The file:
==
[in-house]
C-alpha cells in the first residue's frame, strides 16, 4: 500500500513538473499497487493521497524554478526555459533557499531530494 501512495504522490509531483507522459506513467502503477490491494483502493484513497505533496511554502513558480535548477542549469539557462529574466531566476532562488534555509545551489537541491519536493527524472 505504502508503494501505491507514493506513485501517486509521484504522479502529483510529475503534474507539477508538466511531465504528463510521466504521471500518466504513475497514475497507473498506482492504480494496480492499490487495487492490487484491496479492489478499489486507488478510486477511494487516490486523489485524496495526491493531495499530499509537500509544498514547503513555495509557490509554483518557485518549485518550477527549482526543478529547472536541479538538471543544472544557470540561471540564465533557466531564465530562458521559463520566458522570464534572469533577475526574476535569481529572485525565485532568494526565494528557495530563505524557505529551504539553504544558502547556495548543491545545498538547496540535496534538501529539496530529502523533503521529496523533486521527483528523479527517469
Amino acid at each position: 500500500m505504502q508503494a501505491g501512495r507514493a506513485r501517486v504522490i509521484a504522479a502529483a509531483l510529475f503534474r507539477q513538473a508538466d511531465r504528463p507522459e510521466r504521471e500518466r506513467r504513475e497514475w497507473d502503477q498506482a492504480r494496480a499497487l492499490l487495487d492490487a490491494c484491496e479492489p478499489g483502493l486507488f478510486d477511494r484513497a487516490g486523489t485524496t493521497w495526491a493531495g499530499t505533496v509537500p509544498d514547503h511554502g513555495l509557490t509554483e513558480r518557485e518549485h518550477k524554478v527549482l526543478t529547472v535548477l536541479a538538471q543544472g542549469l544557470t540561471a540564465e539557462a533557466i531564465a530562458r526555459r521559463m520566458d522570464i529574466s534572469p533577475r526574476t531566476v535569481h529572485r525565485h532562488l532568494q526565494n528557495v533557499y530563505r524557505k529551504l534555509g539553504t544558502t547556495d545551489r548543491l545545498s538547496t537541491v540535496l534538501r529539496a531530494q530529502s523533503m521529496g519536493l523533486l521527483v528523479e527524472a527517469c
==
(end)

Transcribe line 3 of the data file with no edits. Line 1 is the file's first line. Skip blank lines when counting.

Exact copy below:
Amino acid at each position: 500500500m505504502q508503494a501505491g501512495r507514493a506513485r501517486v504522490i509521484a504522479a502529483a509531483l510529475f503534474r507539477q513538473a508538466d511531465r504528463p507522459e510521466r504521471e500518466r506513467r504513475e497514475w497507473d502503477q498506482a492504480r494496480a499497487l492499490l487495487d492490487a490491494c484491496e479492489p478499489g483502493l486507488f478510486d477511494r484513497a487516490g486523489t485524496t493521497w495526491a493531495g499530499t505533496v509537500p509544498d514547503h511554502g513555495l509557490t509554483e513558480r518557485e518549485h518550477k524554478v527549482l526543478t529547472v535548477l536541479a538538471q543544472g542549469l544557470t540561471a540564465e539557462a533557466i531564465a530562458r526555459r521559463m520566458d522570464i529574466s534572469p533577475r526574476t531566476v535569481h529572485r525565485h532562488l532568494q526565494n528557495v533557499y530563505r524557505k529551504l534555509g539553504t544558502t547556495d545551489r548543491l545545498s538547496t537541491v540535496l534538501r529539496a531530494q530529502s523533503m521529496g519536493l523533486l521527483v528523479e527524472a527517469c